R&B singer Lalah Hathaway brings soul to Coming Back Together weekend

Lalah Hathaway plays SU

Published: September 16, 2017
Lalah Hathaway performs at SU

On Friday night, Lalah Hathaway took roughly 1,300 concertgoers back in time to the 1980s and ‘90s. Hathaway was the musical performer for this year’s Coming Back Together reunion, which brings African American and Latino Syracuse University alumni to campus every three years for a weekend of celebration.

The daughter of soul singer Donny Hathaway, Lalah made her debut in the 1990s as a rhythm and blues singer, and has been releasing music and touring ever since. As she said to the predominantly older audience Friday night, “This is music for old people,” a category in which she clearly includes herself.

Hathaway took the stage with an organ player, a drummer, a DJ and two backing singers and began with an upbeat rendition of “If You Want To,” a modern R&B tune with layered vocals and a driving beat. After “If You Want To,” Hathaway slowed down for a newer original and then a cover of Ella Fitzgerald’s “Summertime.” As she sang the classic in a honey voice, the audience became fully engaged, a pattern that would hold for the rest of the night: during classic songs, Hathaway had total control over the crowd, but she would lose their attention a little during her more recent material.

Hathaway is an excellent performer. In addition to her beautiful voice, she has an easy stage presence, and she joked with the audience between and even during songs, goading them to put down their phones or sing along. When she was in the middle of a tune, her hands were constantly in motion, often caressing the air between herself and the microphone stand or snapping her fingers to the beat.

Her set was a mixture of originals and R&B standards, ranging from Anita Baker’s “Angel” to “Why Oh Why,” a song from her forthcoming album Honestly. She connected with the audience best during these older songs, which the crowd would often recognize after just a note or two. Hathaway milked this, focusing her stage banter on teasing the audience about its age (“This is for people who owned cassettes, who rewound your song with a pencil.”).

The show’s highlight came near the end. For the second to last song of her set, Hathaway approached the microphone and crooned the first few words of a song that sent a fresh wave of excitement through the crowd. “You get two notes off that Luther song…” she chuckled, before resetting the introduction a few times, teasing the audience by retreating to the back of the stage, taking exaggerated sips from her water bottle, and then returning to the microphone and cuing up the band, only to go into a sales pitch for her new album or an admonition to the audience not to watch the song through their phones.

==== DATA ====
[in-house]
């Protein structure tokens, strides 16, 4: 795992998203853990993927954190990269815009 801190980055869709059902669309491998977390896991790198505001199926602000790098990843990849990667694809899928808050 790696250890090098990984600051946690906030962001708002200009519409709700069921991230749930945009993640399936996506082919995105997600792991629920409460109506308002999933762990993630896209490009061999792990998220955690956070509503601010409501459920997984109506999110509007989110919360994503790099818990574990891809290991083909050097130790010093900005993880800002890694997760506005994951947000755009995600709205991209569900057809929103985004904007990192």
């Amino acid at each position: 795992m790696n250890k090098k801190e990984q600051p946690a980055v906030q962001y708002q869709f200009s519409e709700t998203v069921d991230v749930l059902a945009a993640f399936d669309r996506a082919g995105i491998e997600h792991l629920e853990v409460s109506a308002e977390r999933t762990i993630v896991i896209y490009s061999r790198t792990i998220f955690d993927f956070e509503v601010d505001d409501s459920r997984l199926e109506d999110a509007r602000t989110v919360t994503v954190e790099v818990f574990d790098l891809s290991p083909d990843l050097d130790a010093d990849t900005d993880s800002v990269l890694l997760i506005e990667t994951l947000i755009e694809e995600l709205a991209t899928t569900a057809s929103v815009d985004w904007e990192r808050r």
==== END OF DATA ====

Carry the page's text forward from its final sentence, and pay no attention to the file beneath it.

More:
On the fifth or so time, Hathaway launched into “Forever, For Always, For Love,” a soulful Luther Vandross tune about trying to win back a lost lover. Hathaway’s incredible vocal range was in full force here, and the audience cheered in approval and admiration after particularly virtuosic moments. Hathaway seemed to catch the waves of excitement from the crowd beneath her and soar above it, hands out by her sides like wings, eyes closed as she hit the high notes.

After making her way through the verses, Hathaway encouraged the audience to sing the chorus with her. “Let me hear it, Syracuse!” Nearly every one of the fans in attendance participated, intoning the refrain (“Forever, for always, for love”) along with Hathaway as the band played gently on.

Hathaway then gestured to organist Lynette Williams, who turned from her double-layered keyboards to a Hammond piano beside her. Illuminated with a yellow spotlight, Williams became possessed, her hands flying across the keys, her foot pumping the pedal in time, her eyes closed and her head turned up as the celestial notes arced through air. On a night that featured many moments of musical magic, this was the only time that the whole audience seemed to be transported to an entirely different world.

The final song in Hathaway’s set was “I Can’t Wait,” the single from her forthcoming album. It was a lively, modern tune that incorporated a lot of record scratching and other live production effects from DJ Spark. The crowd, which Hathaway had just held in the palm of her hand for the better part of twenty minutes, lost a little energy, but many members of the audience were on their feet by the time Hathaway thanked her band members and left the stage.

After some encouragement from the DJ, the crowd was able to summon Hathaway from backstage for an encore, a funky number called “Somethin’” from her self-titled debut album. Hathaway and Dennis “DC” Clark did some scat singing to close out the night, and the audience was able to relive its younger days for one more song before walking into the warm September evening.